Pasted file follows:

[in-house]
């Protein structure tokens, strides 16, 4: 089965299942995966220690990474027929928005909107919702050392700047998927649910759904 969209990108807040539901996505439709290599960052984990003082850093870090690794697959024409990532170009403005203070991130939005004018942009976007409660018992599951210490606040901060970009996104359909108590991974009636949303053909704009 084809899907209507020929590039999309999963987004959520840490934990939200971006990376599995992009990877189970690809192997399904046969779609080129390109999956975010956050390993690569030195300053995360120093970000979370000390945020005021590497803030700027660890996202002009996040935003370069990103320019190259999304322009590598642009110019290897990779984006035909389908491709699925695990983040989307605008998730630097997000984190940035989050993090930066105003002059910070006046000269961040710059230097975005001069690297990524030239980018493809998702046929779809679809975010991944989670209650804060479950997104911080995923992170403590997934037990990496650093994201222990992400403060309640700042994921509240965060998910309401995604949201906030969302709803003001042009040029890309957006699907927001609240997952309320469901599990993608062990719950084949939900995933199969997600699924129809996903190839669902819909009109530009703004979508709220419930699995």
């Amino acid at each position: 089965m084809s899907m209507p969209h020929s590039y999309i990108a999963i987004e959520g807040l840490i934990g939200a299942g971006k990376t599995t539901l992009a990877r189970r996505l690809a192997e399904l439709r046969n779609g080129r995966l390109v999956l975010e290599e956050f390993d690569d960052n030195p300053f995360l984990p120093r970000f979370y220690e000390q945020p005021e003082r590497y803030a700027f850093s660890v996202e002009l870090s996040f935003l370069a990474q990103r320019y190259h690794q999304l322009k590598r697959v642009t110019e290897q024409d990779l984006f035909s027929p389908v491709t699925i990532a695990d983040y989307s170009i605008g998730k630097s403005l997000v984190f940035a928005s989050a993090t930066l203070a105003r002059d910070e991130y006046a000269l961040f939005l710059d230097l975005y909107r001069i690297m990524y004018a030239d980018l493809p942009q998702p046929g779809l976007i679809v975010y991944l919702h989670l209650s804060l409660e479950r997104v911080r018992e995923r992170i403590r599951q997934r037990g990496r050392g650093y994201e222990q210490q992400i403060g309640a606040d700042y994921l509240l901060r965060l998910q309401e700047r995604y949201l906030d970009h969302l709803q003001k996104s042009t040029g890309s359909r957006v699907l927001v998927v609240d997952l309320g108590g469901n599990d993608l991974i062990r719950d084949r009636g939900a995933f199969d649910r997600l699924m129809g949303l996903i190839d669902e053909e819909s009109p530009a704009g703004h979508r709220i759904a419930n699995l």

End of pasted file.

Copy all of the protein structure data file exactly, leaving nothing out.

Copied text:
[in-house]
């Protein structure tokens, strides 16, 4: 089965299942995966220690990474027929928005909107919702050392700047998927649910759904 969209990108807040539901996505439709290599960052984990003082850093870090690794697959024409990532170009403005203070991130939005004018942009976007409660018992599951210490606040901060970009996104359909108590991974009636949303053909704009 084809899907209507020929590039999309999963987004959520840490934990939200971006990376599995992009990877189970690809192997399904046969779609080129390109999956975010956050390993690569030195300053995360120093970000979370000390945020005021590497803030700027660890996202002009996040935003370069990103320019190259999304322009590598642009110019290897990779984006035909389908491709699925695990983040989307605008998730630097997000984190940035989050993090930066105003002059910070006046000269961040710059230097975005001069690297990524030239980018493809998702046929779809679809975010991944989670209650804060479950997104911080995923992170403590997934037990990496650093994201222990992400403060309640700042994921509240965060998910309401995604949201906030969302709803003001042009040029890309957006699907927001609240997952309320469901599990993608062990719950084949939900995933199969997600699924129809996903190839669902819909009109530009703004979508709220419930699995």
């Amino acid at each position: 089965m084809s899907m209507p969209h020929s590039y999309i990108a999963i987004e959520g807040l840490i934990g939200a299942g971006k990376t599995t539901l992009a990877r189970r996505l690809a192997e399904l439709r046969n779609g080129r995966l390109v999956l975010e290599e956050f390993d690569d960052n030195p300053f995360l984990p120093r970000f979370y220690e000390q945020p005021e003082r590497y803030a700027f850093s660890v996202e002009l870090s996040f935003l370069a990474q990103r320019y190259h690794q999304l322009k590598r697959v642009t110019e290897q024409d990779l984006f035909s027929p389908v491709t699925i990532a695990d983040y989307s170009i605008g998730k630097s403005l997000v984190f940035a928005s989050a993090t930066l203070a105003r002059d910070e991130y006046a000269l961040f939005l710059d230097l975005y909107r001069i690297m990524y004018a030239d980018l493809p942009q998702p046929g779809l976007i679809v975010y991944l919702h989670l209650s804060l409660e479950r997104v911080r018992e995923r992170i403590r599951q997934r037990g990496r050392g650093y994201e222990q210490q992400i403060g309640a606040d700042y994921l509240l901060r965060l998910q309401e700047r995604y949201l906030d970009h969302l709803q003001k996104s042009t040029g890309s359909r957006v699907l927001v998927v609240d997952l309320g108590g469901n599990d993608l991974i062990r719950d084949r009636g939900a995933f199969d649910r997600l699924m129809g949303l996903i190839d669902e053909e819909s009109p530009a704009g703004h979508r709220i759904a419930n699995l």